So, what makes you share?

Image Credit: wlodi

Do you quote Twitter in your blog posts?

Sad to say, a change in my work and a move in focus has meant that I’m blogging rather less now than I used to – with most activity coming via my Posterous mini-blog, or from my rather eclectic twitter stream. I regularly retweet interesting things, and using a combination of and Selective Tweets, share links I’ve found with my Twitter and Facebook friends.

wpbeginner’s post on using Twitter Blackbird Pie shows an interesting plugin to allow the easy embedding of tweets into your actual blog, which adds nicely to your options.

How did I discover this?
[blackbirdpie id=”59428383074947072″] naturally enough.

I tried it and liked it.
[blackbirdpie id=”59893661156126720″]

How about you?

Will you miss libraries?


In the UK, we have a huge budget deficit; the coalition government have decided to tackle it and public spending is being reduced. Local authorities have to choose where to spend the money they have, and currently a number of them are planning to close libraries.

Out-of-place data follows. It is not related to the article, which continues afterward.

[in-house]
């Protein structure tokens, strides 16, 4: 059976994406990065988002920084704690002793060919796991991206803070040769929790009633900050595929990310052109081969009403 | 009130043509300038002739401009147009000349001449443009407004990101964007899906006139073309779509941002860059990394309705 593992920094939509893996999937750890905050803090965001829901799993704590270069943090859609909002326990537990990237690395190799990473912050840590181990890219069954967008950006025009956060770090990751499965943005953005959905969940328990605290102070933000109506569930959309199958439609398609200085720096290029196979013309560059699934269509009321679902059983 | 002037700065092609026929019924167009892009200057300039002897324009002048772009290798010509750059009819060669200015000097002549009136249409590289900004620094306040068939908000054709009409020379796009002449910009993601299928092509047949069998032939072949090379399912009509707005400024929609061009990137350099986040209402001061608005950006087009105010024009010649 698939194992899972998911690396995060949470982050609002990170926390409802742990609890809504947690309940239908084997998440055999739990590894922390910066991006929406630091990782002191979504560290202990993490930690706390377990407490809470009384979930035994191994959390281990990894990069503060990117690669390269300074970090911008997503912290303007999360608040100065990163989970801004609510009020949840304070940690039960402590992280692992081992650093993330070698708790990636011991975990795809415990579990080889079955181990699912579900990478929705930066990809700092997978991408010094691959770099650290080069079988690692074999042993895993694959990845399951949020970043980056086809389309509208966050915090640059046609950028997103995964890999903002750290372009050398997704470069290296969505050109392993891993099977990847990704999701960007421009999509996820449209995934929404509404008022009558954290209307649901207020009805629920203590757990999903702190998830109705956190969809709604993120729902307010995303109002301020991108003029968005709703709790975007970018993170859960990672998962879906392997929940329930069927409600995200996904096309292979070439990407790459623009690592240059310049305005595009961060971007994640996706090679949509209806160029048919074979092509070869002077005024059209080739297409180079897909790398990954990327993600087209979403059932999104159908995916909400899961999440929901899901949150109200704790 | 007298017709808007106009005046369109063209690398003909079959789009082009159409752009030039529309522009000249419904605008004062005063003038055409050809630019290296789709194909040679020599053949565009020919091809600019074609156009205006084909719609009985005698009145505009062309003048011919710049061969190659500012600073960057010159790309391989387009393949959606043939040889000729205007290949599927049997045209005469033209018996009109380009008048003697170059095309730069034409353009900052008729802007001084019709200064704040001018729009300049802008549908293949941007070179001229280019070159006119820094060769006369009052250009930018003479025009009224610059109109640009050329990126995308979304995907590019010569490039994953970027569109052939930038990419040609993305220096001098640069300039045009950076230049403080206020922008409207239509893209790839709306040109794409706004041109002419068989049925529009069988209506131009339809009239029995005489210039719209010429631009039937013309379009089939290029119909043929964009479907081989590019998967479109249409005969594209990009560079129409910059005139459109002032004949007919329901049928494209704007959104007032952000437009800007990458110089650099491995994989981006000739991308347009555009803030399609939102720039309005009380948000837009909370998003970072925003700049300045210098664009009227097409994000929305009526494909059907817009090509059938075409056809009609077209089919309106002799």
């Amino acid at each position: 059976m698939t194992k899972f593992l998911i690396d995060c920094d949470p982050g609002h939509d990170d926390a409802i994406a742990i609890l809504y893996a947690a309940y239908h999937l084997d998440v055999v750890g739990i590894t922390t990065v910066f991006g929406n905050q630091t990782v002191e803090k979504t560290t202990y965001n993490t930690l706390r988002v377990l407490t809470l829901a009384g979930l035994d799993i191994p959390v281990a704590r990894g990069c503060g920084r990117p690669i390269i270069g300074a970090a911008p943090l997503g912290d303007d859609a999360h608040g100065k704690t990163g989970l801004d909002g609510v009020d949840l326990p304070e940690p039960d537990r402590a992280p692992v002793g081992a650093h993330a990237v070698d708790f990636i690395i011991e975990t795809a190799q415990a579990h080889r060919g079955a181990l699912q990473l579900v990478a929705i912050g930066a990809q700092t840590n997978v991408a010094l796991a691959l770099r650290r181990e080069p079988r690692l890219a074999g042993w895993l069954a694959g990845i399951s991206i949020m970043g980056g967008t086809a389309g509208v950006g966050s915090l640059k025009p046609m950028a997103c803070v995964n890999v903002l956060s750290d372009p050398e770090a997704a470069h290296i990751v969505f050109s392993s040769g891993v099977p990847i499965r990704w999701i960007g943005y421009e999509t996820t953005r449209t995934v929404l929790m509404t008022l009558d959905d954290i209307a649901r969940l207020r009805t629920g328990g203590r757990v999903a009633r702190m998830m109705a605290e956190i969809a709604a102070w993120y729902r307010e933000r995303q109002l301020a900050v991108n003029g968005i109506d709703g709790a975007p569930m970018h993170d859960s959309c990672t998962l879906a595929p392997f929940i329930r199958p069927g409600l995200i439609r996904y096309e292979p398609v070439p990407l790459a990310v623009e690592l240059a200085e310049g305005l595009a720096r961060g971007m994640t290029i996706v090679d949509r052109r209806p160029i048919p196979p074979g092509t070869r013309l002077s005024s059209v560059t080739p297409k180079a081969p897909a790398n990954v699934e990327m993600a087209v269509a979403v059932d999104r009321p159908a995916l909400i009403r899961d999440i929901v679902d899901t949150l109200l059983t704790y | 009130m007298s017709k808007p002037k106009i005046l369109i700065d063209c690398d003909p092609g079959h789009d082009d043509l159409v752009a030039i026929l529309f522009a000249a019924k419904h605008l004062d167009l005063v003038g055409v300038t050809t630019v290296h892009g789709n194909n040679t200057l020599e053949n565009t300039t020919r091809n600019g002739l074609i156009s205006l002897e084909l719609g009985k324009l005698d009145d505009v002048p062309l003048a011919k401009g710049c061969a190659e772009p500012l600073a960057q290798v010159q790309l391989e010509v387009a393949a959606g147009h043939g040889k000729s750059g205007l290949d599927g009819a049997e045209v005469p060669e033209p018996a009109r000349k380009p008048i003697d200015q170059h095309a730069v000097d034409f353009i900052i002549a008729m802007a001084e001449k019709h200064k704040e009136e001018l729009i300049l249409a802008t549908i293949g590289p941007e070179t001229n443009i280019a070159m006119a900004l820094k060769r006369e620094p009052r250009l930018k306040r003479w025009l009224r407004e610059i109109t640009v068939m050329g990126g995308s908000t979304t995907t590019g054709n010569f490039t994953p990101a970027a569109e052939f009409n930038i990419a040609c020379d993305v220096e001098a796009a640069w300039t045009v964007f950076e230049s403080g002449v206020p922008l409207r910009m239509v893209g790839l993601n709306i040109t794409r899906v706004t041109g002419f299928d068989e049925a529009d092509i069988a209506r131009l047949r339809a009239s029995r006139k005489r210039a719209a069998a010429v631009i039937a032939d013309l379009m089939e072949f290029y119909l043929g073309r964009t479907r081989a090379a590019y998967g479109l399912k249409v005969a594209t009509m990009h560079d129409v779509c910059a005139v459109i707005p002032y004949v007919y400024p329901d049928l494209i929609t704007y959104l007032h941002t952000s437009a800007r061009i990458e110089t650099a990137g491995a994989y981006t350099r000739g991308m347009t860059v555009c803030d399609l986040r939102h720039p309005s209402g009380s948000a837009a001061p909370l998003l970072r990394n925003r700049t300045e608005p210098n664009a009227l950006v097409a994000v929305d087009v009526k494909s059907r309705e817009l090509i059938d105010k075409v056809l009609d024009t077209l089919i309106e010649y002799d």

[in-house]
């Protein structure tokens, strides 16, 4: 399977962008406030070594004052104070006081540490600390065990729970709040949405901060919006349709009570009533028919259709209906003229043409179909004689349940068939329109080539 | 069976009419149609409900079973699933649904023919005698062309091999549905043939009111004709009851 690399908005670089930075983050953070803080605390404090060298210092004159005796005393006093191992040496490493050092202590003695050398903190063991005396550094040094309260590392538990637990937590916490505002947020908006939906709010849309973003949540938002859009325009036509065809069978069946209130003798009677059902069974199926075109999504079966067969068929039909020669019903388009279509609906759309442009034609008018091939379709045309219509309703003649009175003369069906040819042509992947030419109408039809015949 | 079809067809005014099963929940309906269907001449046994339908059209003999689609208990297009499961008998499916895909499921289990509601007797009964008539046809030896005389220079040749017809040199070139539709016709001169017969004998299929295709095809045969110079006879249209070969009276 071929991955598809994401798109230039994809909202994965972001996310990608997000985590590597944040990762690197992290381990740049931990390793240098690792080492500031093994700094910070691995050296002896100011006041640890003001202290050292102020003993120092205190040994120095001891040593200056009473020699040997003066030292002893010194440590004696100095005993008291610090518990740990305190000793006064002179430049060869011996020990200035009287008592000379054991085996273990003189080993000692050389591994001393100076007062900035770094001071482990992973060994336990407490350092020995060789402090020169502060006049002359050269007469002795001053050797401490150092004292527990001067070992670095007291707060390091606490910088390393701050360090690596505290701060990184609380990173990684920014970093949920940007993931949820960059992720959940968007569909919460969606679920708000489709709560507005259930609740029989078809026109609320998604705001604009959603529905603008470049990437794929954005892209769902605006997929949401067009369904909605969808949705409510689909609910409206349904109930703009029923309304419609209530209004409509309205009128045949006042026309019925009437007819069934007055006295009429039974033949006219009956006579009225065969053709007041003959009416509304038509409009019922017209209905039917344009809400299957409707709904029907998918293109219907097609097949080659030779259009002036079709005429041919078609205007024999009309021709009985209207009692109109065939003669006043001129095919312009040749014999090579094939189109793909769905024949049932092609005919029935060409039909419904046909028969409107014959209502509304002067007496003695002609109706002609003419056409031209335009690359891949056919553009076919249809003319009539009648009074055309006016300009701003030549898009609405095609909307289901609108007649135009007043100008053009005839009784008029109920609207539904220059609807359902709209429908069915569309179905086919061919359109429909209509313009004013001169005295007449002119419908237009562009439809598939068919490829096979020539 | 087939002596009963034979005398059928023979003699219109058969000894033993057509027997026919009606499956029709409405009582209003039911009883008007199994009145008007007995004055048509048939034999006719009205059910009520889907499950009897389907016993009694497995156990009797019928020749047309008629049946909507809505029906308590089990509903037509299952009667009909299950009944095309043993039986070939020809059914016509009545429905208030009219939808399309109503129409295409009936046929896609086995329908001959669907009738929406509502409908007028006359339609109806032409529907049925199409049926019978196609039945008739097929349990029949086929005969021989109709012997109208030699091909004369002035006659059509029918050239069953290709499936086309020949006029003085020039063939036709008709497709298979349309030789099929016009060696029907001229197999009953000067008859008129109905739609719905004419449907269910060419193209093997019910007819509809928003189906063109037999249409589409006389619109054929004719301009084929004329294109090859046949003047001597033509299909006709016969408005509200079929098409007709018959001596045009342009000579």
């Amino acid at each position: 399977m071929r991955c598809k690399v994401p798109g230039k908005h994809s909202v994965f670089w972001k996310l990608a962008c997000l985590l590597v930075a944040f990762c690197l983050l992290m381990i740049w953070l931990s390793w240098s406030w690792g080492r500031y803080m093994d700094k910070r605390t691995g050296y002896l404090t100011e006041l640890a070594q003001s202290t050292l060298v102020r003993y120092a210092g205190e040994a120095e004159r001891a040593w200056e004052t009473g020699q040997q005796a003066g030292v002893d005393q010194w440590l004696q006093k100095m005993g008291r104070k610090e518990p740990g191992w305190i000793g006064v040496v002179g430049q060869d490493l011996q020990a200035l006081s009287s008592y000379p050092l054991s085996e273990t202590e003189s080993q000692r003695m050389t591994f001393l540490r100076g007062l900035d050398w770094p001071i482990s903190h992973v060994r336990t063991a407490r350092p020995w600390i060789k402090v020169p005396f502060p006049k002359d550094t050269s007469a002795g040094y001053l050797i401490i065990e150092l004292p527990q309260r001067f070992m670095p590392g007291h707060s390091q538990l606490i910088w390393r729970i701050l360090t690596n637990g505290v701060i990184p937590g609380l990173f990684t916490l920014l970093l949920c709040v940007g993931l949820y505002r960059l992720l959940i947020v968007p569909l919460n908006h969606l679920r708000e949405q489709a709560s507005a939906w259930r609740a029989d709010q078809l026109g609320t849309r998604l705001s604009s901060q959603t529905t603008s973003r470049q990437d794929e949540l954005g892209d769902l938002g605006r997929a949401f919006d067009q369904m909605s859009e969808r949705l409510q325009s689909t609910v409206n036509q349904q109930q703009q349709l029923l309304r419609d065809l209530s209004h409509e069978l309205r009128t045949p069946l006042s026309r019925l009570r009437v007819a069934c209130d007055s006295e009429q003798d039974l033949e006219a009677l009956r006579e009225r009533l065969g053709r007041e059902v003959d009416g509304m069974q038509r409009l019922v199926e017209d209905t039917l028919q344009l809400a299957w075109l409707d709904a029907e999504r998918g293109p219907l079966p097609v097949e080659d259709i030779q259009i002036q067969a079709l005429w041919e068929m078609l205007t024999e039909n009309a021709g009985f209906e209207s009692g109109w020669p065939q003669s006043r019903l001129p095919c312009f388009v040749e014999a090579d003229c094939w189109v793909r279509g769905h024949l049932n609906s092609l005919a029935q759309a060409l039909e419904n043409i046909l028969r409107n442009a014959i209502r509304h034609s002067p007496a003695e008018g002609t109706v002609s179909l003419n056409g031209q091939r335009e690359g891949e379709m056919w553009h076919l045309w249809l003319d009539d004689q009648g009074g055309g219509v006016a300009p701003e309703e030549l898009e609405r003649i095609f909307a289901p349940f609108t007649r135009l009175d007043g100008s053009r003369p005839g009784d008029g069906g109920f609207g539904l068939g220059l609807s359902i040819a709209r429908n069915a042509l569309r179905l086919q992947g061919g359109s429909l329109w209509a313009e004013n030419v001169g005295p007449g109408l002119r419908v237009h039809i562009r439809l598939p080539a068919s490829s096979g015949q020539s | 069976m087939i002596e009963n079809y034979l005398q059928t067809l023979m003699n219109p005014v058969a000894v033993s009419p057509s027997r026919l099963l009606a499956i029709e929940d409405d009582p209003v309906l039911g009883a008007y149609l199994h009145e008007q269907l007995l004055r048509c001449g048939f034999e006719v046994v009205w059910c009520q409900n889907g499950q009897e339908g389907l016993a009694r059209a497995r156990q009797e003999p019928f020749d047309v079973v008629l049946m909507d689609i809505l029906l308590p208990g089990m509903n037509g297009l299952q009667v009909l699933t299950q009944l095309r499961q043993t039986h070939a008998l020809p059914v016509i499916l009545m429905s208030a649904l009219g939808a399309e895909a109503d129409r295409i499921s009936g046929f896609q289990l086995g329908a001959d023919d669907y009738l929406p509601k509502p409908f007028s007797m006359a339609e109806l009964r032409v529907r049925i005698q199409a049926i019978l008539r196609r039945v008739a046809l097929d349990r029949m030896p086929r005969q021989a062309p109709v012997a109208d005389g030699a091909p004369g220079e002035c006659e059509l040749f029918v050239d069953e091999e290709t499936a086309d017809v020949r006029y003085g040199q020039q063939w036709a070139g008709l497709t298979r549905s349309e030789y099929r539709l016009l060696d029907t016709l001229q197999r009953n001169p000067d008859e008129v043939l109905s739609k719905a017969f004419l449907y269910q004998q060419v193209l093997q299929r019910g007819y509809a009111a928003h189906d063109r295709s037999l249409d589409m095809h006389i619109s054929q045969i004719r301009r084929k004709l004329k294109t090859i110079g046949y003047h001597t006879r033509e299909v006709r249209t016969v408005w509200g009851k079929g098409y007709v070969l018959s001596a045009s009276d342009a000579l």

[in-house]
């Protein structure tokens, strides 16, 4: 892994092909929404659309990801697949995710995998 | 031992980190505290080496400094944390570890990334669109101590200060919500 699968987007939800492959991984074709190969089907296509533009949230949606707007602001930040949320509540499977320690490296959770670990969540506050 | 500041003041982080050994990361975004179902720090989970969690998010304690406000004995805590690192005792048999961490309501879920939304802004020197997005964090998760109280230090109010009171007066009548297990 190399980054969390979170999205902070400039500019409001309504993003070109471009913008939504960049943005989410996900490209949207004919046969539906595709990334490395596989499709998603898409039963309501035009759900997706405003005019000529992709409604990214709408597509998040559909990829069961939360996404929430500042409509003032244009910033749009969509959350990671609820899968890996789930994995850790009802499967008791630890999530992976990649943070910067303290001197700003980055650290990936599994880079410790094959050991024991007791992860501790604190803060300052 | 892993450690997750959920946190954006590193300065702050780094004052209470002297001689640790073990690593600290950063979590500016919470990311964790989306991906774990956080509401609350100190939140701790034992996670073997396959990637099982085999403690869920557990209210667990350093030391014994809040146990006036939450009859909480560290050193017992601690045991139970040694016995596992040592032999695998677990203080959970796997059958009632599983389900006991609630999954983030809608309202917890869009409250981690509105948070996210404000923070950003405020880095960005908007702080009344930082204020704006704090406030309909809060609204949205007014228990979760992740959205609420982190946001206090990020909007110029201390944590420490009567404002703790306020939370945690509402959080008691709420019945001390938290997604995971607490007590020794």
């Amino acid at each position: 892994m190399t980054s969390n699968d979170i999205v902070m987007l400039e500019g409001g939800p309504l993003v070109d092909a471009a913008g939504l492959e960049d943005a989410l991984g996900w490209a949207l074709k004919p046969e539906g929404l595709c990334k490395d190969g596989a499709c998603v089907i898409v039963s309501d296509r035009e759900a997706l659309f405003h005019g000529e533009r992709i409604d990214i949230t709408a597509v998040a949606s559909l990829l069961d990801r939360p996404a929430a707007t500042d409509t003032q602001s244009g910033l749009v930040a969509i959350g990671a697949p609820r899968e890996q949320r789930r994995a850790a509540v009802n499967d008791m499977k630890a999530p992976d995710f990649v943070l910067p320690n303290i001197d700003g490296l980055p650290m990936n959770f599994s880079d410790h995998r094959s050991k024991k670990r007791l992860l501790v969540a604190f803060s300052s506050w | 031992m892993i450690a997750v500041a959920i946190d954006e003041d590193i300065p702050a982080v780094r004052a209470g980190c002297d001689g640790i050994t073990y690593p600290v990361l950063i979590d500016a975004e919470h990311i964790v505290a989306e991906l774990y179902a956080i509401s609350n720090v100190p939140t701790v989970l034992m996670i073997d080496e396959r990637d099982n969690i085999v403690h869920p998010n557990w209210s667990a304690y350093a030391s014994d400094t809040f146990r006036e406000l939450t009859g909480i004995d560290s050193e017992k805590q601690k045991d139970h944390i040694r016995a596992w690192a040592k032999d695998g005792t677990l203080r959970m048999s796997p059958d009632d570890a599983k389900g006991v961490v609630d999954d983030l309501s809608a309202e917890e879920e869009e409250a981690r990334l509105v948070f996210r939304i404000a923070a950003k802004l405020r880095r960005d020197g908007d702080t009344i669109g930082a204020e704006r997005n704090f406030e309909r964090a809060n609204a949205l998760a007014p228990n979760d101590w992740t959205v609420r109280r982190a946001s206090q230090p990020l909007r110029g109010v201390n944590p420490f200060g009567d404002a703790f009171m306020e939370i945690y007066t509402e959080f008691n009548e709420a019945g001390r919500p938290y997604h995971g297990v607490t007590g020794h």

Save Our Library Day has just finished and it made me think about how I use libraries.

As a youngster, as a teenager, and into my twenties, I used libraries a lot. Somewhere quiet to study, somewhere to get hold of books to read for relaxation or for reference. In my thirties, as the father of young children, I took my children to the library, so they learnt about the wonderful world of books, and they could choose books that at first I would read to them, later read with them – and eventually that they would read themselves.